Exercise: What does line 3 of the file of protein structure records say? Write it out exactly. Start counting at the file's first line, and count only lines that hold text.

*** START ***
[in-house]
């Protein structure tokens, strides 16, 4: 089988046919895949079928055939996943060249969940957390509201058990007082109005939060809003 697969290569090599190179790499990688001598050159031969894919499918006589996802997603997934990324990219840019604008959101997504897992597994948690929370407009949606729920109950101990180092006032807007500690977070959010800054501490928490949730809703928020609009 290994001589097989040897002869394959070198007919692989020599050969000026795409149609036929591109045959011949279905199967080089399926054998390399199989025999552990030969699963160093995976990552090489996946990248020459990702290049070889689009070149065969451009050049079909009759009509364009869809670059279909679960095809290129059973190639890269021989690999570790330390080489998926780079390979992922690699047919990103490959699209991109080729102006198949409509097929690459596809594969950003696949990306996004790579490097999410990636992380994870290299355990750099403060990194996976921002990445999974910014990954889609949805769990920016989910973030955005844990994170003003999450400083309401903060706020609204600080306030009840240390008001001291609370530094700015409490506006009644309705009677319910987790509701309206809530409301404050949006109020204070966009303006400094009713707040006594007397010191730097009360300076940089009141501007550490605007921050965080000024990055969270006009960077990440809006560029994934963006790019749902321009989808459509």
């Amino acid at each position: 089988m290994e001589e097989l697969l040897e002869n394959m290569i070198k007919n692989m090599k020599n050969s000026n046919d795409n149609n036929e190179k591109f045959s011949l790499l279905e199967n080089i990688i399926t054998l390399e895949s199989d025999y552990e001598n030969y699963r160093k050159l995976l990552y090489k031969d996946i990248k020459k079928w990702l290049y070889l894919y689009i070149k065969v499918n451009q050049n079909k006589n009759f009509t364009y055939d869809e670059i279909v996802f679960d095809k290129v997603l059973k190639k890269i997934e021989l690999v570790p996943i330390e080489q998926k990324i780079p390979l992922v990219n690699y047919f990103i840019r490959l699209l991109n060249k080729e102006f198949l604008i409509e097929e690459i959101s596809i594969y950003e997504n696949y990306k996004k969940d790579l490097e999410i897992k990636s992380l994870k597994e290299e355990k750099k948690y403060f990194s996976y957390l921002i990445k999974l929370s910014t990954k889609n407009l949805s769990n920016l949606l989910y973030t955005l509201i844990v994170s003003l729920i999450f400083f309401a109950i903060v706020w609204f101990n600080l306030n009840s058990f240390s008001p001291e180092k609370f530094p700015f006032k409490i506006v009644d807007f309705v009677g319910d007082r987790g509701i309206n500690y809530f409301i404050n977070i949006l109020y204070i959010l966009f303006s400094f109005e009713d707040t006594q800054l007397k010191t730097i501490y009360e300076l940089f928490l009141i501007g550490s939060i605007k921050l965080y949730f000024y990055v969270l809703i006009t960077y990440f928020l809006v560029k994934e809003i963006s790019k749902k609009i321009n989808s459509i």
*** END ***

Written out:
């Amino acid at each position: 089988m290994e001589e097989l697969l040897e002869n394959m290569i070198k007919n692989m090599k020599n050969s000026n046919d795409n149609n036929e190179k591109f045959s011949l790499l279905e199967n080089i990688i399926t054998l390399e895949s199989d025999y552990e001598n030969y699963r160093k050159l995976l990552y090489k031969d996946i990248k020459k079928w990702l290049y070889l894919y689009i070149k065969v499918n451009q050049n079909k006589n009759f009509t364009y055939d869809e670059i279909v996802f679960d095809k290129v997603l059973k190639k890269i997934e021989l690999v570790p996943i330390e080489q998926k990324i780079p390979l992922v990219n690699y047919f990103i840019r490959l699209l991109n060249k080729e102006f198949l604008i409509e097929e690459i959101s596809i594969y950003e997504n696949y990306k996004k969940d790579l490097e999410i897992k990636s992380l994870k597994e290299e355990k750099k948690y403060f990194s996976y957390l921002i990445k999974l929370s910014t990954k889609n407009l949805s769990n920016l949606l989910y973030t955005l509201i844990v994170s003003l729920i999450f400083f309401a109950i903060v706020w609204f101990n600080l306030n009840s058990f240390s008001p001291e180092k609370f530094p700015f006032k409490i506006v009644d807007f309705v009677g319910d007082r987790g509701i309206n500690y809530f409301i404050n977070i949006l109020y204070i959010l966009f303006s400094f109005e009713d707040t006594q800054l007397k010191t730097i501490y009360e300076l940089f928490l009141i501007g550490s939060i605007k921050l965080y949730f000024y990055v969270l809703i006009t960077y990440f928020l809006v560029k994934e809003i963006s790019k749902k609009i321009n989808s459509i």